A lonely castle, a faceless warrior, and a corrupt God King to dethrone; Despite its diminutive package, Infinity Blade is a haunting scene of radiant beauty and despair.
Players take on the role of a nameless, faceless warrior in pursuit of The God King, an equally faceless tyrant that killed your father. On your quest of vengeance you must vanquish The God King’s guards and defeat him so your father’s spirit may finally be at rest. There’s only one caveat; starting the game you are nowhere near powerful enough to kill The God King. Even by the time you clear out his arsenal of guards, you won’t be prepared. So, you die.
The God King kills you, like he killed your father, and like he will kill your son that follows you. The game flashes forward 20 years after each death, offering players the opportunity to assault the castle once more as a descendant of your previous character. With experience points and equipment passed down through the line, the collective might of several generations will finally be enough to tackle the malevolent ruler.
It’s a very unique approach to death in games, unlike anything before it. It’s also a concept that works fantastically well on the iPhone. Providing players with a shorter overall campaign, but requiring them to replay it several times provides a sense of boundary to the playtime without sacrificing the sensation of progress.
Gameplay is also remarkably deep. Making full use of the iPhone’s touch interface, Infinity Blade features sword-combat that handles like a game of Simon Says prompting players to swipe or tap to dodge or swing but never feels so one-dimensional. There’s fluidity to the motion that always feels lively and intense. Some of the canned animations can get a little repetitive, but the process of anticipating your enemy’s action and responding promptly never feels old.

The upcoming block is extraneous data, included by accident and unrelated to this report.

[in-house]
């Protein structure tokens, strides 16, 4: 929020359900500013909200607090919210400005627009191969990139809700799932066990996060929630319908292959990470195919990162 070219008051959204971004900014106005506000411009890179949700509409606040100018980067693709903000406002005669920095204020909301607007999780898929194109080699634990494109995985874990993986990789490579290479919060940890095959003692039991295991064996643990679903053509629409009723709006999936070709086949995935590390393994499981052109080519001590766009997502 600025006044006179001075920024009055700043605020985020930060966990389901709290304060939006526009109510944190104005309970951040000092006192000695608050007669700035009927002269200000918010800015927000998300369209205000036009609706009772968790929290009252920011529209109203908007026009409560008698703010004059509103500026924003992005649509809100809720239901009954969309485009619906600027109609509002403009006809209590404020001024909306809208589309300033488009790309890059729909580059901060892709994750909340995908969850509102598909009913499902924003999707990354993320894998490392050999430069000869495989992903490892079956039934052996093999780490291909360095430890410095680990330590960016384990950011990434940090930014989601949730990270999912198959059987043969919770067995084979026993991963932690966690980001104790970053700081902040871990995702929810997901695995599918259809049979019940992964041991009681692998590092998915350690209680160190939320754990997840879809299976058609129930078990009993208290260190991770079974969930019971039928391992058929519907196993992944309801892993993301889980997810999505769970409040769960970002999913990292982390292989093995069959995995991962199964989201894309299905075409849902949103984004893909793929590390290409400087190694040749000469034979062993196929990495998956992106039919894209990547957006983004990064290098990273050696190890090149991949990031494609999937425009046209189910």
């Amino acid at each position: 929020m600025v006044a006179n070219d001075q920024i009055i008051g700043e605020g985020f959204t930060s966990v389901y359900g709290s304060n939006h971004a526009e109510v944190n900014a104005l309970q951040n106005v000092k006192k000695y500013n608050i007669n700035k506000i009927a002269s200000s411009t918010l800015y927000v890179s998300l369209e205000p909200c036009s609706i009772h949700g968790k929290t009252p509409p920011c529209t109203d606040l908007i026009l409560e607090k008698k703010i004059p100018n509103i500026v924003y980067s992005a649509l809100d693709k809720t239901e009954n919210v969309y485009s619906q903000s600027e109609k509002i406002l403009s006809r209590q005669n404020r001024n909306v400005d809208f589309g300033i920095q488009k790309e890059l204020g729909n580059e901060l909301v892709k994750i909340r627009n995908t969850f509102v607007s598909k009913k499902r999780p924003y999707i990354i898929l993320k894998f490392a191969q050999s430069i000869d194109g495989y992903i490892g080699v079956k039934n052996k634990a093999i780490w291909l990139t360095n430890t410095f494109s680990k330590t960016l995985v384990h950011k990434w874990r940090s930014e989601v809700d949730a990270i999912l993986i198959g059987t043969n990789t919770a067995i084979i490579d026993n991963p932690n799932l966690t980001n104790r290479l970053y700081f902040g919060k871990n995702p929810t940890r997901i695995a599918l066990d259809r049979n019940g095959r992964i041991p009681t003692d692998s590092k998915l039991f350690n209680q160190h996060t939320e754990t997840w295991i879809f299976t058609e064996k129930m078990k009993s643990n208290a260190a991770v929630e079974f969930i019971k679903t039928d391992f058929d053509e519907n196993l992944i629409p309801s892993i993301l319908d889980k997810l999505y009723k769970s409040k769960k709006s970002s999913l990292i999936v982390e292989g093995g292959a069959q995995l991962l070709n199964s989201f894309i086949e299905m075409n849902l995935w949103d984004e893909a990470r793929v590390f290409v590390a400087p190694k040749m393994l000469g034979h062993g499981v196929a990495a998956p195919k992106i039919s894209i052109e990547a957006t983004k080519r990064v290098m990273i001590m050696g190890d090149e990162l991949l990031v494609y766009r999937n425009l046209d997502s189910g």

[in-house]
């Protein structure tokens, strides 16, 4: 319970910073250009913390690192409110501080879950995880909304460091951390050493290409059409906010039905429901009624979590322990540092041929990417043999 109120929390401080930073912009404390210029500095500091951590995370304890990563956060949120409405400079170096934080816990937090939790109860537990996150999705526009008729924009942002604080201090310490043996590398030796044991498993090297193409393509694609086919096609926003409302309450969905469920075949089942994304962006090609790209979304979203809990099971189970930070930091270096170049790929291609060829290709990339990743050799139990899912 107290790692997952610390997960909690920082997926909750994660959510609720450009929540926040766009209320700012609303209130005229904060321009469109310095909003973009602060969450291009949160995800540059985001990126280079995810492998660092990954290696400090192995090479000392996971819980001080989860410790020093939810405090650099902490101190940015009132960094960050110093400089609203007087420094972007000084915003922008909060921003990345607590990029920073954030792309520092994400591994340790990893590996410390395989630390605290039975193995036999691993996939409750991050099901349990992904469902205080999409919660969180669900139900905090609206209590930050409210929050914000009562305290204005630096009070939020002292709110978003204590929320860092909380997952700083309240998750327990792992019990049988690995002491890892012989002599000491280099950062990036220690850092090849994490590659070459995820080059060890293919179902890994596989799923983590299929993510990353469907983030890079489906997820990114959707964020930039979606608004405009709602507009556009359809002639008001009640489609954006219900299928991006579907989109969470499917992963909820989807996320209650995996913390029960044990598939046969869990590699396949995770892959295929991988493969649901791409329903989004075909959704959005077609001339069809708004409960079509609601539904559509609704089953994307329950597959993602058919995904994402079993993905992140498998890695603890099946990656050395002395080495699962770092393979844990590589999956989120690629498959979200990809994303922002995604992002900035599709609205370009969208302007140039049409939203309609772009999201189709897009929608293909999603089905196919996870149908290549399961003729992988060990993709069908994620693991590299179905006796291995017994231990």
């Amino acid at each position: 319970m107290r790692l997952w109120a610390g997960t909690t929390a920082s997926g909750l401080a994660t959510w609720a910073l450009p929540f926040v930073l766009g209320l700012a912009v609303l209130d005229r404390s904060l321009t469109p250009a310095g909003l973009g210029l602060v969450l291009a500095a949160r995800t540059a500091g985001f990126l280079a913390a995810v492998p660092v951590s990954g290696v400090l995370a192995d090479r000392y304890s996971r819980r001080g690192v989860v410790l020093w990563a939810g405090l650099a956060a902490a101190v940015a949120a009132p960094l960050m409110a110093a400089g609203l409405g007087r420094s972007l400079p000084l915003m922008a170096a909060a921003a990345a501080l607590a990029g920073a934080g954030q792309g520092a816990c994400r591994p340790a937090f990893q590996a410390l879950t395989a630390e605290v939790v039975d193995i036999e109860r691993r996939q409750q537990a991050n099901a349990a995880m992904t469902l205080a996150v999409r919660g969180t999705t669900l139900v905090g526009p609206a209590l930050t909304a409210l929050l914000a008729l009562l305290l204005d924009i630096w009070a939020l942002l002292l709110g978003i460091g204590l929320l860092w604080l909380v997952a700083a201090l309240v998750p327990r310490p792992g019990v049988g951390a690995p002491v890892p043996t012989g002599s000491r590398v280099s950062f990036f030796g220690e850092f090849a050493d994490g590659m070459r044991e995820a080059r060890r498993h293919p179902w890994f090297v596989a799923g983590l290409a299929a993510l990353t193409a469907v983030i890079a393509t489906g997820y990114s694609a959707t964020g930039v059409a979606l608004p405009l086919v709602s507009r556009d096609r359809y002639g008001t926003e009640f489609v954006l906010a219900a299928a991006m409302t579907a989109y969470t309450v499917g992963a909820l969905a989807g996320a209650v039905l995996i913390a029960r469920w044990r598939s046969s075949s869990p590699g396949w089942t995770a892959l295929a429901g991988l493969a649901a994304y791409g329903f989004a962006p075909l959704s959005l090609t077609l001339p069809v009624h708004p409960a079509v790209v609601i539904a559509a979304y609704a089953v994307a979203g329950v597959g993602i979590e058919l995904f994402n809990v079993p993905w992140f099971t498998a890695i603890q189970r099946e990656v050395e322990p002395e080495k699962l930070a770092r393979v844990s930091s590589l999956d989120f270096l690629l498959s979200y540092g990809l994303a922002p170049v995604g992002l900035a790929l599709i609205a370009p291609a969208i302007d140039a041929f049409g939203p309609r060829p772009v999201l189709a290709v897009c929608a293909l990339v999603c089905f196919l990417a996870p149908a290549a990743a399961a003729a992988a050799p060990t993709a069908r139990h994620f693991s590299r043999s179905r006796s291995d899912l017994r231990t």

As players progress through the worn castle they’ll find equipment and gold to upgrade their character, slowly making them more powerful and priming them for The God King. The equipment also provides additional experience points for mastering the items, meaning that players who use a variety of weapons will earn more than those who stick with just their most powerful.
Of course, the highlight of Infinity Blade is the incredible graphical showcase that rivals some current generation console games. Complete with pixel shaders and detailed bump mapping every detail from the characters’ armour to their grotesque scarred flesh is produced incredibly vividly.
The environments also look phenomenal, and not just for a mobile device. The high-arched gothic architecture full of twisted pillars and towering effigies contribute to the game’s tone of heroism and solitude. The Unreal Engine 3 does some incredible work compressing all of these intense visuals in to a mere 331 MB download and works some voodoo to pull every bit of processing power out of the iPhone.
To make things even more miraculous, Infinity Blade pauses the action when exited for multi-tasking and doesn’t slow down the system at all. Battery may drain slightly faster, but the overall performance of the device is not compromised by running the game.
In addition to being a technical marvel, Infinity Blade is a worthwhile mobile game. Those looking for more out of their iPhone gaming can certainly look to Infinity Blade as an answer. The game packs an incredible graphical punch, superior to anything on the PSP or DS, and being designed for limited play sessions the game works fantastically on the go. Infinity Blade may be the first generation of a new wave in mobile gaming, but it’s an incredible head start.